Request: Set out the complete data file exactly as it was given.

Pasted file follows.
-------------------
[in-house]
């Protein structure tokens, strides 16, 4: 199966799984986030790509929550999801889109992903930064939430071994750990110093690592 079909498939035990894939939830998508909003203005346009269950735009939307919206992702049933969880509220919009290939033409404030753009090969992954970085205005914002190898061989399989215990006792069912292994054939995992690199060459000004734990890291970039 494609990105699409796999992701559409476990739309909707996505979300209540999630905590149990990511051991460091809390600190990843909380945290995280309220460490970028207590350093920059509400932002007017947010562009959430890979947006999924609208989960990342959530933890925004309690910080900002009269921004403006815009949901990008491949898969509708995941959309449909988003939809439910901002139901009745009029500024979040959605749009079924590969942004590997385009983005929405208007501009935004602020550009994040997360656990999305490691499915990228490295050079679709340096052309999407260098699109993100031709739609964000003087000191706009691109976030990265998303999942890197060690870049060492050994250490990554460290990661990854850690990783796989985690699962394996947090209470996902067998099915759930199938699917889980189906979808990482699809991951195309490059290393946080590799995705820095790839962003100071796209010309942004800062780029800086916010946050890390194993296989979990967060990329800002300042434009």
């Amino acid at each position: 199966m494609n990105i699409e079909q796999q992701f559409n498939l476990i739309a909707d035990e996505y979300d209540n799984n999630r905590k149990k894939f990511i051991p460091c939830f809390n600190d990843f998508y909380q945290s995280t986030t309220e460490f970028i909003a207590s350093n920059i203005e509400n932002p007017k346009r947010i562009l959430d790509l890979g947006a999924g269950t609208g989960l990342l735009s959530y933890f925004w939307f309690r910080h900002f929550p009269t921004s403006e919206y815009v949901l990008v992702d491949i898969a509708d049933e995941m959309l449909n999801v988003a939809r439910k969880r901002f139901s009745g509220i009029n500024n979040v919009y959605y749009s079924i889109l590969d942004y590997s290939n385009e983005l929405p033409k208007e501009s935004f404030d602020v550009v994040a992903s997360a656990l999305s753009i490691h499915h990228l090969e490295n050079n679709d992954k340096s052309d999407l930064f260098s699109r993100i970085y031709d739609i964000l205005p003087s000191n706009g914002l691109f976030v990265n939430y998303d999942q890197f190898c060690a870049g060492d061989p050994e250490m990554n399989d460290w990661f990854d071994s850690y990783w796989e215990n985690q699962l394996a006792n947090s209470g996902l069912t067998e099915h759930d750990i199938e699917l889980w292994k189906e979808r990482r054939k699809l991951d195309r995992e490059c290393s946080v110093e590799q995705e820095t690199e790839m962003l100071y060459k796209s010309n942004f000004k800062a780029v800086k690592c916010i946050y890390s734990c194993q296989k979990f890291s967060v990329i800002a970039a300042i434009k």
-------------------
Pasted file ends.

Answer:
[in-house]
């Protein structure tokens, strides 16, 4: 199966799984986030790509929550999801889109992903930064939430071994750990110093690592 079909498939035990894939939830998508909003203005346009269950735009939307919206992702049933969880509220919009290939033409404030753009090969992954970085205005914002190898061989399989215990006792069912292994054939995992690199060459000004734990890291970039 494609990105699409796999992701559409476990739309909707996505979300209540999630905590149990990511051991460091809390600190990843909380945290995280309220460490970028207590350093920059509400932002007017947010562009959430890979947006999924609208989960990342959530933890925004309690910080900002009269921004403006815009949901990008491949898969509708995941959309449909988003939809439910901002139901009745009029500024979040959605749009079924590969942004590997385009983005929405208007501009935004602020550009994040997360656990999305490691499915990228490295050079679709340096052309999407260098699109993100031709739609964000003087000191706009691109976030990265998303999942890197060690870049060492050994250490990554460290990661990854850690990783796989985690699962394996947090209470996902067998099915759930199938699917889980189906979808990482699809991951195309490059290393946080590799995705820095790839962003100071796209010309942004800062780029800086916010946050890390194993296989979990967060990329800002300042434009």
């Amino acid at each position: 199966m494609n990105i699409e079909q796999q992701f559409n498939l476990i739309a909707d035990e996505y979300d209540n799984n999630r905590k149990k894939f990511i051991p460091c939830f809390n600190d990843f998508y909380q945290s995280t986030t309220e460490f970028i909003a207590s350093n920059i203005e509400n932002p007017k346009r947010i562009l959430d790509l890979g947006a999924g269950t609208g989960l990342l735009s959530y933890f925004w939307f309690r910080h900002f929550p009269t921004s403006e919206y815009v949901l990008v992702d491949i898969a509708d049933e995941m959309l449909n999801v988003a939809r439910k969880r901002f139901s009745g509220i009029n500024n979040v919009y959605y749009s079924i889109l590969d942004y590997s290939n385009e983005l929405p033409k208007e501009s935004f404030d602020v550009v994040a992903s997360a656990l999305s753009i490691h499915h990228l090969e490295n050079n679709d992954k340096s052309d999407l930064f260098s699109r993100i970085y031709d739609i964000l205005p003087s000191n706009g914002l691109f976030v990265n939430y998303d999942q890197f190898c060690a870049g060492d061989p050994e250490m990554n399989d460290w990661f990854d071994s850690y990783w796989e215990n985690q699962l394996a006792n947090s209470g996902l069912t067998e099915h759930d750990i199938e699917l889980w292994k189906e979808r990482r054939k699809l991951d195309r995992e490059c290393s946080v110093e590799q995705e820095t690199e790839m962003l100071y060459k796209s010309n942004f000004k800062a780029v800086k690592c916010i946050y890390s734990c194993q296989k979990f890291s967060v990329i800002a970039a300042i434009k």